The news archive provides access to past news stories from Communications of the ACM and other sources by date.
The comic-book hero Superman uses his X-ray vision to spot bad guys lurking behind walls and other objects.
When I was a teen-ager, I spent many nights gazing through a telescope at an amateur observatory in Cranford, New Jersey. Saturn, to the naked eye, is a shining white dot.
In a small, dark, room off a long hallway within a sprawling complex of buildings in Silicon Valley, an array of massive flat-panel displays and video cameras track Grit Denker’s every move.
When the Large Hadron Collider went online in 2009, most scientists saw it as an unprecedented opportunity to conduct experiments involving the building blocks of the physical world.
Data from Voyager 1, now more than 11 billion miles (18 billion kilometers) from the sun, suggest the spacecraft is closer to becoming the first human-made object to reach interstellar space.
New virtual-reality peripherals are garnering attention as they enable users to feel truly present in a VR environment by addressing the challenge of movement.
Coding camps for children are becoming increasingly popular amid an expanding initiative to inspire more youths to seek computer science degrees.
Researchers hope to guide cockroaches through collapsed buildings to search for survivors.
Therapeutic robot companions improve anxiety and the quality of life for people with mid- to late-stage dementia, according to a pilot study.
Researchers have developed a method to identify which emotion a person is experiencing based on brain activity.
Yoshua Bengio recently had a vision—a vision of how to build computers that learn like people do.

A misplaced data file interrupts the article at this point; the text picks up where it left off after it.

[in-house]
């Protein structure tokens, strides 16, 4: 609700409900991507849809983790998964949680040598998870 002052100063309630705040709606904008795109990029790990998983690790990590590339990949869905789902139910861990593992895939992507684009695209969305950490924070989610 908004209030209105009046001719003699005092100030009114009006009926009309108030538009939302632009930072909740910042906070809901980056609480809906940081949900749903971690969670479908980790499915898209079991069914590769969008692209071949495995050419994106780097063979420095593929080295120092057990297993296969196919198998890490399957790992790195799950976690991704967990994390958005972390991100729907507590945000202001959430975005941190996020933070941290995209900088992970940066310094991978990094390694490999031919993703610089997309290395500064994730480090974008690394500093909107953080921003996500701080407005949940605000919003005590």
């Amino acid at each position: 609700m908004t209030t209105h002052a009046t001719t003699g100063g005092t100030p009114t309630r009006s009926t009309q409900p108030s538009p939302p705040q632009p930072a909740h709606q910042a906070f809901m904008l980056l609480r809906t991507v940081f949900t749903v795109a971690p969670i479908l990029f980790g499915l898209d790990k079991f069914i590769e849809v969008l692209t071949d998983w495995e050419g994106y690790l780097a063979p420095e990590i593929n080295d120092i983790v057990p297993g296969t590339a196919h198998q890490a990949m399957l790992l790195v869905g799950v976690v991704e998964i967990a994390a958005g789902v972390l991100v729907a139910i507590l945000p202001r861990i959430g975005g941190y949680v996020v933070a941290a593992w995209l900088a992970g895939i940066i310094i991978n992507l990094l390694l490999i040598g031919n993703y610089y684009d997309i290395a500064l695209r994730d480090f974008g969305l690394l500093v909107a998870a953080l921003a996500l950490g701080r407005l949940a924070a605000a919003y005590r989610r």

Mark Costa has a higher-than-average risk of stomach cancer, a lower-than-average risk for Alzheimer's, and he metabolizes caffeine very slowly.
There are aliens on Mars—and they came from Earth.
New methods promise to correct the problems of steroscopic panoramas, yielding high-quality panoramas at megapixel resolutions.
Mozilla is creating a science lab that will enable researchers to explore ways to make research faster, more agile, and collaborative.
President Barack Obama should formulate a deterrence policy for cyberspace, says the Senate Armed Services Committee in a legislative report.
Passwords have proliferated so broadly that it is a daily struggle for users to cope with dozens of them, a syndrome known as password fatigue.
Hugh Rienhoff says that his nine-year-old daughter, Bea, is "a fire cracker", "a tomboy" and "a very sassy, impudent girl". But in a forthcoming research paper, he uses rather different terms, describing her hypertelorism (wide…
Coverage of the 23rd Annual Computers, Freedom & Privacy Conference, titled "Our Computers, Our Freedom: Can You Trust Anyone in the Digital Age?"
It's a golden age for spying. The subsea fibre-optic cables that carry telephone and Internet traffic are a technological marvel—and a gift to intelligence agencies.
Looking down from 500 miles above Earth's surface, you could watch the FedEx Custom Critical Delivery truck move across the country along 3,140 miles of highway in 47 and a half hours of nonstop driving.
The ROSPHERE spherical robot has no wheels or legs, but is able to scroll by itself to conduct missions in wild environments, and is inherently stable.
The Display as a Service (DaaS) wireless technology enables a single screen image to be shown on a wall of displays all working as parts of a large display.
A newly developed vehicle-routing algorithm is designed to help rebalance one-way vehicle-sharing systems.
Researchers have developed a technique that increases the data capacity of a single DVD from 4.7 gigabytes to one petabyte.
A researcher is working to enable more accurate predictions of a person's risk of fraudulent behavior by linking social media data with government data.
The new Resource Investment Optimization System (RIOS) is an open source program designed to help identify cost-effective investments for clean and reliable water.
It's official: Americans may freak out when government collects their data to track terrorists, but they would happily have banks use it to catch some jerk trying to hack into their accounts.
Ram Sriharsha works in the engine room powering one of Silicon Valley's most influential companies. He’s an engineer at Yahoo.